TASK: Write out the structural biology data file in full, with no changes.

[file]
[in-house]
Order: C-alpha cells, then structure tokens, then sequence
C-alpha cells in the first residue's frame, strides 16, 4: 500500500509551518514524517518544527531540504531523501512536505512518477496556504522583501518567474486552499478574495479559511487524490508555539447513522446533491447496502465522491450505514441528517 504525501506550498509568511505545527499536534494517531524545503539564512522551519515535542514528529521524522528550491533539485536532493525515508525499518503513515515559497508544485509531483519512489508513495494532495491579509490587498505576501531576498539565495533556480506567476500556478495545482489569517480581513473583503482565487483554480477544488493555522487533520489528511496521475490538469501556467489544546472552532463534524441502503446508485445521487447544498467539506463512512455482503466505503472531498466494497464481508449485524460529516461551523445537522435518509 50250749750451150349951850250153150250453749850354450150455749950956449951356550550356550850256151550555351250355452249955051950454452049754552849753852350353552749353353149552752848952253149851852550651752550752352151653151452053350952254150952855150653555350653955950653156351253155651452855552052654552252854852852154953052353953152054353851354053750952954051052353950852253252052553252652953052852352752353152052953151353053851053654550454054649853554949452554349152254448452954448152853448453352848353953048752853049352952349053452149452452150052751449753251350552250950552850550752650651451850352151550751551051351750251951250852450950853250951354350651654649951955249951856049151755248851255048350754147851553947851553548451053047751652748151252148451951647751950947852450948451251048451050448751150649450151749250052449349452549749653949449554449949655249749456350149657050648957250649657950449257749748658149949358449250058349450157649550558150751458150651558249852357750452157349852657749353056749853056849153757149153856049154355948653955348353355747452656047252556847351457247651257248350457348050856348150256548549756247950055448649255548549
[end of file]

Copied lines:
[in-house]
Order: C-alpha cells, then structure tokens, then sequence
C-alpha cells in the first residue's frame, strides 16, 4: 500500500509551518514524517518544527531540504531523501512536505512518477496556504522583501518567474486552499478574495479559511487524490508555539447513522446533491447496502465522491450505514441528517 504525501506550498509568511505545527499536534494517531524545503539564512522551519515535542514528529521524522528550491533539485536532493525515508525499518503513515515559497508544485509531483519512489508513495494532495491579509490587498505576501531576498539565495533556480506567476500556478495545482489569517480581513473583503482565487483554480477544488493555522487533520489528511496521475490538469501556467489544546472552532463534524441502503446508485445521487447544498467539506463512512455482503466505503472531498466494497464481508449485524460529516461551523445537522435518509 50250749750451150349951850250153150250453749850354450150455749950956449951356550550356550850256151550555351250355452249955051950454452049754552849753852350353552749353353149552752848952253149851852550651752550752352151653151452053350952254150952855150653555350653955950653156351253155651452855552052654552252854852852154953052353953152054353851354053750952954051052353950852253252052553252652953052852352752353152052953151353053851053654550454054649853554949452554349152254448452954448152853448453352848353953048752853049352952349053452149452452150052751449753251350552250950552850550752650651451850352151550751551051351750251951250852450950853250951354350651654649951955249951856049151755248851255048350754147851553947851553548451053047751652748151252148451951647751950947852450948451251048451050448751150649450151749250052449349452549749653949449554449949655249749456350149657050648957250649657950449257749748658149949358449250058349450157649550558150751458150651558249852357750452157349852657749353056749853056849153757149153856049154355948653955348353355747452656047252556847351457247651257248350457348050856348150256548549756247950055448649255548549